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Christianity, Theist Wackiness

Don’t Believe Me? Believe Angie

Yeah, I remember self-exorcism.  I tried it a couple of times.  I wish I was alone in my upbringing, but I’m not.  Lots of us exist.  And what’s even scarier is that it’s not all from “fundamentalist parents.”  At my house, we said grace, and religion was always present as a subtext, but my parents didn’t forcibly beat religion into me at home.  The youth ministers, the preachers, the prayer group leaders… those were the ones who indoctrinated me.  My mother sent me to Sunday School at the churches we attended, so for all practical purposes, she endorsed what I was being taught.  When I decided that I needed to send demons away from or out of me, I was mortified of telling anyone that I thought I was possessed.  Because then I’d have to confess the sins of my own mind, and that wouldn’t do.  Because those thoughts were evil, so evil they couldn’t even be spoken without horrible embarrassment.

Indoctrination.  It’s bad, folks.

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Discussion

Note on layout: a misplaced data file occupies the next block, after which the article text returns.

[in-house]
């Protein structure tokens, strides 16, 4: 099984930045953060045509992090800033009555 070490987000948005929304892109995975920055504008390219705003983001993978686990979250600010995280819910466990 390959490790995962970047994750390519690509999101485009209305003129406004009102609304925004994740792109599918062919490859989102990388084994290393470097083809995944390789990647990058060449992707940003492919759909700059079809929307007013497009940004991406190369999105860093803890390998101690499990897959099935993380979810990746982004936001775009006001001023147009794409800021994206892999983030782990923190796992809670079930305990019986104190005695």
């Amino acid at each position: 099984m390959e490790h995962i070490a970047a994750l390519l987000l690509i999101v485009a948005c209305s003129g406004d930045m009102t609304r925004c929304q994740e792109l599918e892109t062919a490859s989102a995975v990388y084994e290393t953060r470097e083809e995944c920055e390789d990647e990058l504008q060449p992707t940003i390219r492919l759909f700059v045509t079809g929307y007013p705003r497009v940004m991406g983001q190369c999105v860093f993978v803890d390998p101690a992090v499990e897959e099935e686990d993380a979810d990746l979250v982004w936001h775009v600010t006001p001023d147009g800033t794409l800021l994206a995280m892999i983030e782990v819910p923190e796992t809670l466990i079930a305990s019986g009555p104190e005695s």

One thought on “Don’t Believe Me? Believe Angie

  1. I’m so glad there are people like you, Angie and all the others who can eloquently express the damage religious indoctrination does, with first hand knowledge. My own experience being raised by liberal New England Catholics wasn’t anywhere near that kind of insane. Mostly the indoctrination in my childhood was more about adhering to social conventions as dictated by the Church rather than instilling the fear of demons (and science).

    Coming from that background, it’s no wonder my “born-again” phase lasted a few months at most when I was 15. Biblical literalism breeds cruelty and self-loathing, and even then I knew that if gods existed they’d be far more compassionate than humans have shown themselves to be.

    I guess I was never so much a believer as a “hoper” or “wishful thinker,” but never in the existence of the God(s) of the Bible. Only a sociopath would want THAT to be real.

    Posted by Rox1SMF | May 8, 2010, 12:55 pm

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